When Japan surrendered in 1945, the islands were left unoccupied. In 1947 Chiang Kai-shek, leader of the Guomindang and of the ROC, officially announced China’s territorial claims in the South China Sea. The Guomindang government issued the notorious U-shaped line, an area limited by nine interrupted marks which comprises 90% of the entire South China Sea (ibid., p. 68).
On December 12, 1947, Chiang Kai-shek’s forces occupied Taiping Island and Woody Island, but were forced to abandon them as the Civil War drained all of the ROC’s military resources. In 1949, Mao Zedong defeated Chiang Kai-shek, who retreated to Taiwan, the last stronghold of the ROC against the Communists. Taiping Island was briefly occupied by the PRC but was again abandoned in 1950. It was later retaken by the ROC military (ibid., pp. 67-68).
Despite Chiang’s defeat in the Civil War and the retreat of the ROC government and the Guomindang party apparatus to Taiwan, the ROC still claims the South China Sea as part of its own national territory. Nowadays, Taipei exercises control over Dongsha Island (Pratas Island) and Taiping Island (Jing Huang / Andrew Billo: Territorial Disputes in the South China Sea, p. 129).
Robert D. Kaplan visited Dongsha Island and describes it as follows:
I arrived in the Pratas on one of the periodic Taiwanese military flights … The local coast guard gave me a tour. I saw the radar and weather stations, the two piers with their twenty-ton coast guard patrol boats, the four desalination units, and the four rumbling generators equipped with diesel fuel that arrives every twenty-five days by naval supply ship from Taiwan. A statue of Chiang Kai-shek with a walking stick and broad-brimmed hat stands sentinel over the flora. The Taiwanese built the Da Wang temple here in 1948, with all of the gaudy deep red colors for which Chinese temples are famous. It was dedicated to a general from the Han dynasty of middle antiquity known for his determination and fighting skills. Finally, I was taken to a large pillar with Chinese characters, meaning “Defense of the South China Sea.” I had seen everything on the island in under an hour. The Taiwanese occupation was concentrated on the runway, around which everything else on the island was jammed. This runway gave Taiwan some strategic depth against the mainland (Robert D. Kaplan: Asia’s Cauldron: The South China Sea and the End of a Stable Pacific).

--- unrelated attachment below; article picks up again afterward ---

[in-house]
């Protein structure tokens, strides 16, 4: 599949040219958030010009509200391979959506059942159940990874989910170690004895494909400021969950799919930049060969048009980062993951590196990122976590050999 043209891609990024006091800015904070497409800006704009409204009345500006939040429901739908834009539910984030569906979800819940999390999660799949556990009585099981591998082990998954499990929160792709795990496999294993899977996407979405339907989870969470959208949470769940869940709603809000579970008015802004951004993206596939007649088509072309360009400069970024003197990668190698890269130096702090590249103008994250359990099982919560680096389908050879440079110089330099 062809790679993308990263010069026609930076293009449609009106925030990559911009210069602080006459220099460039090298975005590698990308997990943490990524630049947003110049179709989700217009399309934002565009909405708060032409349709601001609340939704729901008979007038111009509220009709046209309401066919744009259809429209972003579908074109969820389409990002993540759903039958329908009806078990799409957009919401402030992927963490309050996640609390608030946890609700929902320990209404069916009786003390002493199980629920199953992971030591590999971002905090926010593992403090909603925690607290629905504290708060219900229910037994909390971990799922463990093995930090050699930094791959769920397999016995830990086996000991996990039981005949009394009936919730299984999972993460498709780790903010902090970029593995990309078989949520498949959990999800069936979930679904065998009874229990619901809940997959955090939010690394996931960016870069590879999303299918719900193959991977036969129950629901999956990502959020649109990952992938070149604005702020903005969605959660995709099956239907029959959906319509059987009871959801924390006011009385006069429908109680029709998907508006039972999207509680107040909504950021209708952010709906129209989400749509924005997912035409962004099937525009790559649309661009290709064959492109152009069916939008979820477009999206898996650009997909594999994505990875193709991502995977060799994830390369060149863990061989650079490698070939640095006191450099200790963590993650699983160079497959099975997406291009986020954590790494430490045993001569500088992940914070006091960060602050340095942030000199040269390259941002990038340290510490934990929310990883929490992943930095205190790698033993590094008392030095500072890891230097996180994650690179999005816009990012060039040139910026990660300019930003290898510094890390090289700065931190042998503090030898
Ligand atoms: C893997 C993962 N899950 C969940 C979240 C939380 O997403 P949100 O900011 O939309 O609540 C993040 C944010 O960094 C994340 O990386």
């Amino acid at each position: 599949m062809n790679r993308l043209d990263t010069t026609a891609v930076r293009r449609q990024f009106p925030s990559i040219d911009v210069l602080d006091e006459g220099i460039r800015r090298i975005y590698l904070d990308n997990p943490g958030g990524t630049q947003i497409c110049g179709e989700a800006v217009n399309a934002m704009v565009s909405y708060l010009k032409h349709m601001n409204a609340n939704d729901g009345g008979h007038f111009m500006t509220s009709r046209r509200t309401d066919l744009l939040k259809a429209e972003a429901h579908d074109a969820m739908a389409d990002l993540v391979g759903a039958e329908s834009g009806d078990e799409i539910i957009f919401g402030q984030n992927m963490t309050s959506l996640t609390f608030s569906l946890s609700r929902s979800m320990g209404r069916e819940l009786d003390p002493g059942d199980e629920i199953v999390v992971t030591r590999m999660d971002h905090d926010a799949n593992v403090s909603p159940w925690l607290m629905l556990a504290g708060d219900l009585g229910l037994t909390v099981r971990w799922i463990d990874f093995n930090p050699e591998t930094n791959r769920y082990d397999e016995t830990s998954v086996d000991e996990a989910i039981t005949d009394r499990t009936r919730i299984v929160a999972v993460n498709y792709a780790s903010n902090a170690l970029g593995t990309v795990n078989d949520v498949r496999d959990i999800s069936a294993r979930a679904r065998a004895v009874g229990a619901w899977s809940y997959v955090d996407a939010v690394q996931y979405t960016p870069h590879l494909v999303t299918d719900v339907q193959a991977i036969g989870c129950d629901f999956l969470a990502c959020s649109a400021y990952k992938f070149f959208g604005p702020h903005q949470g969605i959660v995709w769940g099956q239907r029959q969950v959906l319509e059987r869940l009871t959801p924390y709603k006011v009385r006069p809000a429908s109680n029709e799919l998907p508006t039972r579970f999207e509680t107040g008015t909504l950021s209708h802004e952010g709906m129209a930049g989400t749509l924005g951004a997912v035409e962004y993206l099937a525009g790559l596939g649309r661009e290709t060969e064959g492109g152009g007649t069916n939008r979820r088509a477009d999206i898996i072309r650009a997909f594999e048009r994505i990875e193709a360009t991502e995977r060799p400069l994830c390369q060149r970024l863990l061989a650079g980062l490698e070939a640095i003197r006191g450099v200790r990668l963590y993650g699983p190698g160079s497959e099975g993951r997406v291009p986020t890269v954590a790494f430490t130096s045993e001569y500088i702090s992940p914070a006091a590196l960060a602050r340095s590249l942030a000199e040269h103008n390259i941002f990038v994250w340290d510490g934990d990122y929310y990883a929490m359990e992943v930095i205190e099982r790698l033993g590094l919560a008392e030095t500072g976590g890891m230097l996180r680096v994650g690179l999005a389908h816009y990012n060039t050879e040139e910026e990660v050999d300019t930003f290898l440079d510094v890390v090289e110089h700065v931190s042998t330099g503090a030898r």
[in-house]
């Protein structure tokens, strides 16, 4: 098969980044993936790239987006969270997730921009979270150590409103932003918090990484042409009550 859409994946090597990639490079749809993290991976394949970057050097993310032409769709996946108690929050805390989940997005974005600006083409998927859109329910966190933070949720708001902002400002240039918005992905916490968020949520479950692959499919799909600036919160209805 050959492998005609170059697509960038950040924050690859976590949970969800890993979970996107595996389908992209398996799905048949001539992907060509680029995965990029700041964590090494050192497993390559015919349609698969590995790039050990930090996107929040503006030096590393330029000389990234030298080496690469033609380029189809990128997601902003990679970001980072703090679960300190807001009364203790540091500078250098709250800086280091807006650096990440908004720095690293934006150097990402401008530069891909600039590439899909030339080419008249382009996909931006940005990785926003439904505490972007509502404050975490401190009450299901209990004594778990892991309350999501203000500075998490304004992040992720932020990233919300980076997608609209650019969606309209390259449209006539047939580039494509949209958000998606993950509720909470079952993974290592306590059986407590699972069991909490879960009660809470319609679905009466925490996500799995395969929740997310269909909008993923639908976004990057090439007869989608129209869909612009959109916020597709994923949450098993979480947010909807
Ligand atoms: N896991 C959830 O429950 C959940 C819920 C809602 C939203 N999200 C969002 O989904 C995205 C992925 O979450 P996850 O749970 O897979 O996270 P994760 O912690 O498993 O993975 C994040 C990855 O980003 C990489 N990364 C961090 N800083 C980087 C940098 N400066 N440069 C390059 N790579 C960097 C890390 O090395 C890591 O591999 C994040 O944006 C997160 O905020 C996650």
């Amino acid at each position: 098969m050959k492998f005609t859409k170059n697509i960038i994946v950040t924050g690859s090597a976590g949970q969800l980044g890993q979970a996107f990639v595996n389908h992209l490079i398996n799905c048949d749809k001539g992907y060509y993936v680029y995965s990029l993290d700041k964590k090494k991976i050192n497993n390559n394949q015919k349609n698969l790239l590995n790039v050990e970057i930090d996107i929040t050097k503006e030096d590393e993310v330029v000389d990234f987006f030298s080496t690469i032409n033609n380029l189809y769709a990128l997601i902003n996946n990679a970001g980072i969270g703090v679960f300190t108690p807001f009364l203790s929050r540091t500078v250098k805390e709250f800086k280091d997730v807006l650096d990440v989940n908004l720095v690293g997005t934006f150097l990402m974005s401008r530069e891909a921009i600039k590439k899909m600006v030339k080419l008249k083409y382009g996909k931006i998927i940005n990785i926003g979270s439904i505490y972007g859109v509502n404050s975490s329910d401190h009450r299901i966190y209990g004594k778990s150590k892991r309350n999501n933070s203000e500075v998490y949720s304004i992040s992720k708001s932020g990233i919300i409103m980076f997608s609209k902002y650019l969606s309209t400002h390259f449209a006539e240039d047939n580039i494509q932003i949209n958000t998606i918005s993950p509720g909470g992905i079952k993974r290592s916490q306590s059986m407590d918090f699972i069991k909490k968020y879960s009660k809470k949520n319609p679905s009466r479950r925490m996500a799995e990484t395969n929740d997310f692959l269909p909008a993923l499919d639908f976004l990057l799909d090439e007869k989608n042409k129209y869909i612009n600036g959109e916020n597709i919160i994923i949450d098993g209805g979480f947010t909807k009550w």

The media of the PRC reported the news of Ma Ying-jeou reasserting ‘China’s sovereignty claims‘ over the South China Sea. However, they avoided mentioning the fisheries agreement between Japan and Taiwan.